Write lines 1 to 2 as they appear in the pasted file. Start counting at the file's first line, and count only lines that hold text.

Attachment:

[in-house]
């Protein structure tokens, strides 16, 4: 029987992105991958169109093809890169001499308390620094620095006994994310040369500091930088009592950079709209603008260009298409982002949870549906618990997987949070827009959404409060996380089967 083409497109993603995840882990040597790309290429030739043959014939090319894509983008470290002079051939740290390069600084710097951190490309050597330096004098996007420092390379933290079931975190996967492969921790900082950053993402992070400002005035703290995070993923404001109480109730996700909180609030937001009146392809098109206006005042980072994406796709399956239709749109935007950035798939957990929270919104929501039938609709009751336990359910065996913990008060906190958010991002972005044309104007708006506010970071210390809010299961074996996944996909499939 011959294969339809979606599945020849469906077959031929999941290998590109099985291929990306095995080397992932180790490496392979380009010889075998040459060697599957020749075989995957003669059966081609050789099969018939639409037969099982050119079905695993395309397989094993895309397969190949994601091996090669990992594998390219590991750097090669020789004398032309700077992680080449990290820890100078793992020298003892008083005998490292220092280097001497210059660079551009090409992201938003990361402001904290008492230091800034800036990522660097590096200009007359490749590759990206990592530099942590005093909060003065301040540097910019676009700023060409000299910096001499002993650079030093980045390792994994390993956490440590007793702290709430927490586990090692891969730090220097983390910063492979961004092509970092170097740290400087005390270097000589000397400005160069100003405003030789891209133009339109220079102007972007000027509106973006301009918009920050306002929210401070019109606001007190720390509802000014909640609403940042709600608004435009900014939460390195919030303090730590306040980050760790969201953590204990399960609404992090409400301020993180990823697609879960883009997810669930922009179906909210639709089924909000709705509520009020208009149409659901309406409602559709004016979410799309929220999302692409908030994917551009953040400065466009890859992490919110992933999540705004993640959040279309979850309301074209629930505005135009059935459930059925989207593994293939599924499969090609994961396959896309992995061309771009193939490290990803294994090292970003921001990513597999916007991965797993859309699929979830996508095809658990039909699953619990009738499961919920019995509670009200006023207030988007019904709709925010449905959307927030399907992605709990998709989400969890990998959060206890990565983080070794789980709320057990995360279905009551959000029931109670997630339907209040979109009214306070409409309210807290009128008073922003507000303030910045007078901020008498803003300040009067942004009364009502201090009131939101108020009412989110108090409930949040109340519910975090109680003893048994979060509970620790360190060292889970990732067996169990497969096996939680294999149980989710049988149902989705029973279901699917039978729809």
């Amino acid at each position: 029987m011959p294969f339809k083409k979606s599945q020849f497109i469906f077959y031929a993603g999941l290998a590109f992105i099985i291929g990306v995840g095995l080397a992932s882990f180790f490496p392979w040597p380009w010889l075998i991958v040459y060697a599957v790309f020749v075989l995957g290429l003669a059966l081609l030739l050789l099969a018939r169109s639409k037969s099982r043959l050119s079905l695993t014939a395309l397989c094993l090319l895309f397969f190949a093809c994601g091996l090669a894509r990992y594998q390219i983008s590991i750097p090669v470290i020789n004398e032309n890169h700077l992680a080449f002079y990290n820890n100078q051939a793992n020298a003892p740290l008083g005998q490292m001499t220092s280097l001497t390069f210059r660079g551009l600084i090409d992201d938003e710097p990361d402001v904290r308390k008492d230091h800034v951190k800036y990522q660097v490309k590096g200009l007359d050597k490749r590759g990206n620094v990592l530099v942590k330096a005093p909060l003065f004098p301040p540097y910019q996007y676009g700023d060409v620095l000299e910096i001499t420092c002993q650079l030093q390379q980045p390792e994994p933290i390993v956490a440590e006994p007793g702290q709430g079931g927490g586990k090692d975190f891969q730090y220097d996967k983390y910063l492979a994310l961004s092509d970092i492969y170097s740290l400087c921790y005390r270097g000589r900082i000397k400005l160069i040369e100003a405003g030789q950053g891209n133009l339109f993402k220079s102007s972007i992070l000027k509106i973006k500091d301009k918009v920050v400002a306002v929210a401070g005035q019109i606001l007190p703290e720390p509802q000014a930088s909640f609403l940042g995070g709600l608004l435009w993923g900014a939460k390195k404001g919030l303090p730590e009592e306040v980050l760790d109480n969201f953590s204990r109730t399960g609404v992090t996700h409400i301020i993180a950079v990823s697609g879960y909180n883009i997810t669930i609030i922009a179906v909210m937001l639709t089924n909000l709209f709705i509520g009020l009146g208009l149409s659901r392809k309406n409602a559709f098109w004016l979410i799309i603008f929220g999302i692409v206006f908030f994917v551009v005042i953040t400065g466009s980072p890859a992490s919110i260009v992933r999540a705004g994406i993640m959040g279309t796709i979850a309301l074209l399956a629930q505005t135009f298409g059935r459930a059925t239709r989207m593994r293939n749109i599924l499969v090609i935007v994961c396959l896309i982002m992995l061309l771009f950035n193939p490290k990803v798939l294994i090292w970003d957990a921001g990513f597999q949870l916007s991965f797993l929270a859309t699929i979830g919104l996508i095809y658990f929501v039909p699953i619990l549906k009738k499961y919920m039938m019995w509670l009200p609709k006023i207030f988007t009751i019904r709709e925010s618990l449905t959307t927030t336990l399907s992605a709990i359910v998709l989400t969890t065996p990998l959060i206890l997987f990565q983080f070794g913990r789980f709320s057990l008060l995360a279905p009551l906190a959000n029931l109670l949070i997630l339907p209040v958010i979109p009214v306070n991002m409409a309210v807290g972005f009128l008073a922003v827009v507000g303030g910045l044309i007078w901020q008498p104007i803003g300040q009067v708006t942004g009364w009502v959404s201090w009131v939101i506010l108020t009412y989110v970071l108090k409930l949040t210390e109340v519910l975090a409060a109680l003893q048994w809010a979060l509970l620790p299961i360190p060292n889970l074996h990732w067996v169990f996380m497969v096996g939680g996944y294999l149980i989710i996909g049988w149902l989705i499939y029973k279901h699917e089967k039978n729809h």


[in-house]
């Protein structure tokens, strides 16, 4: 029987992105991958169109093809890169001499308390620094620095006994994310040369500091930088009592950079709209603008260009298409982002949870549906618990997987949070827009959404409060996380089967 083409497109993603995840882990040597790309290429030739043959014939090319894509983008470290002079051939740290390069600084710097951190490309050597330096004098996007420092390379933290079931975190996967492969921790900082950053993402992070400002005035703290995070993923404001109480109730996700909180609030937001009146392809098109206006005042980072994406796709399956239709749109935007950035798939957990929270919104929501039938609709009751336990359910065996913990008060906190958010991002972005044309104007708006506010970071210390809010299961074996996944996909499939 011959294969339809979606599945020849469906077959031929999941290998590109099985291929990306095995080397992932180790490496392979380009010889075998040459060697599957020749075989995957003669059966081609050789099969018939639409037969099982050119079905695993395309397989094993895309397969190949994601091996090669990992594998390219590991750097090669020789004398032309700077992680080449990290820890100078793992020298003892008083005998490292220092280097001497210059660079551009090409992201938003990361402001904290008492230091800034800036990522660097590096200009007359490749590759990206990592530099942590005093909060003065301040540097910019676009700023060409000299910096001499002993650079030093980045390792994994390993956490440590007793702290709430927490586990090692891969730090220097983390910063492979961004092509970092170097740290400087005390270097000589000397400005160069100003405003030789891209133009339109220079102007972007000027509106973006301009918009920050306002929210401070019109606001007190720390509802000014909640609403940042709600608004435009900014939460390195919030303090730590306040980050760790969201953590204990399960609404992090409400301020993180990823697609879960883009997810669930922009179906909210639709089924909000709705509520009020208009149409659901309406409602559709004016979410799309929220999302692409908030994917551009953040400065466009890859992490919110992933999540705004993640959040279309979850309301074209629930505005135009059935459930059925989207593994293939599924499969090609994961396959896309992995061309771009193939490290990803294994090292970003921001990513597999916007991965797993859309699929979830996508095809658990039909699953619990009738499961919920019995509670009200006023207030988007019904709709925010449905959307927030399907992605709990998709989400969890990998959060206890990565983080070794789980709320057990995360279905009551959000029931109670997630339907209040979109009214306070409409309210807290009128008073922003507000303030910045007078901020008498803003300040009067942004009364009502201090009131939101108020009412989110108090409930949040109340519910975090109680003893048994979060509970620790360190060292889970990732067996169990497969096996939680294999149980989710049988149902989705029973279901699917039978729809």